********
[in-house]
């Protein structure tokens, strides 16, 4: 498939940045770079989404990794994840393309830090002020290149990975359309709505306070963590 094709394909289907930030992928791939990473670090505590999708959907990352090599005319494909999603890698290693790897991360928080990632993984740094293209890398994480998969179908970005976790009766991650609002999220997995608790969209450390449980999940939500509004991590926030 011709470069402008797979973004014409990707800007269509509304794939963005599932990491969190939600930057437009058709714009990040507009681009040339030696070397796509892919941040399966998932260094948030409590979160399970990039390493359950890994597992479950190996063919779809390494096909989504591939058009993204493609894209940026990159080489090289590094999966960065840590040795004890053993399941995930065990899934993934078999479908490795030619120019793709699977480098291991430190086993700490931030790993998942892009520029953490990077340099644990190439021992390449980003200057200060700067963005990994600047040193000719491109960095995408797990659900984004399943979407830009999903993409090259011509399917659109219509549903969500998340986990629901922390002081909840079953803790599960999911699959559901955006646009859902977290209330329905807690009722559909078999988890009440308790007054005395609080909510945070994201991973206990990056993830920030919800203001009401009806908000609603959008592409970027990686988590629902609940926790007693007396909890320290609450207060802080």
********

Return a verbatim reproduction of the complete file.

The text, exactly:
[in-house]
């Protein structure tokens, strides 16, 4: 498939940045770079989404990794994840393309830090002020290149990975359309709505306070963590 094709394909289907930030992928791939990473670090505590999708959907990352090599005319494909999603890698290693790897991360928080990632993984740094293209890398994480998969179908970005976790009766991650609002999220997995608790969209450390449980999940939500509004991590926030 011709470069402008797979973004014409990707800007269509509304794939963005599932990491969190939600930057437009058709714009990040507009681009040339030696070397796509892919941040399966998932260094948030409590979160399970990039390493359950890994597992479950190996063919779809390494096909989504591939058009993204493609894209940026990159080489090289590094999966960065840590040795004890053993399941995930065990899934993934078999479908490795030619120019793709699977480098291991430190086993700490931030790993998942892009520029953490990077340099644990190439021992390449980003200057200060700067963005990994600047040193000719491109960095995408797990659900984004399943979407830009999903993409090259011509399917659109219509549903969500998340986990629901922390002081909840079953803790599960999911699959559901955006646009859902977290209330329905807690009722559909078999988890009440308790007054005395609080909510945070994201991973206990990056993830920030919800203001009401009806908000609603959008592409970027990686988590629902609940926790007693007396909890320290609450207060802080």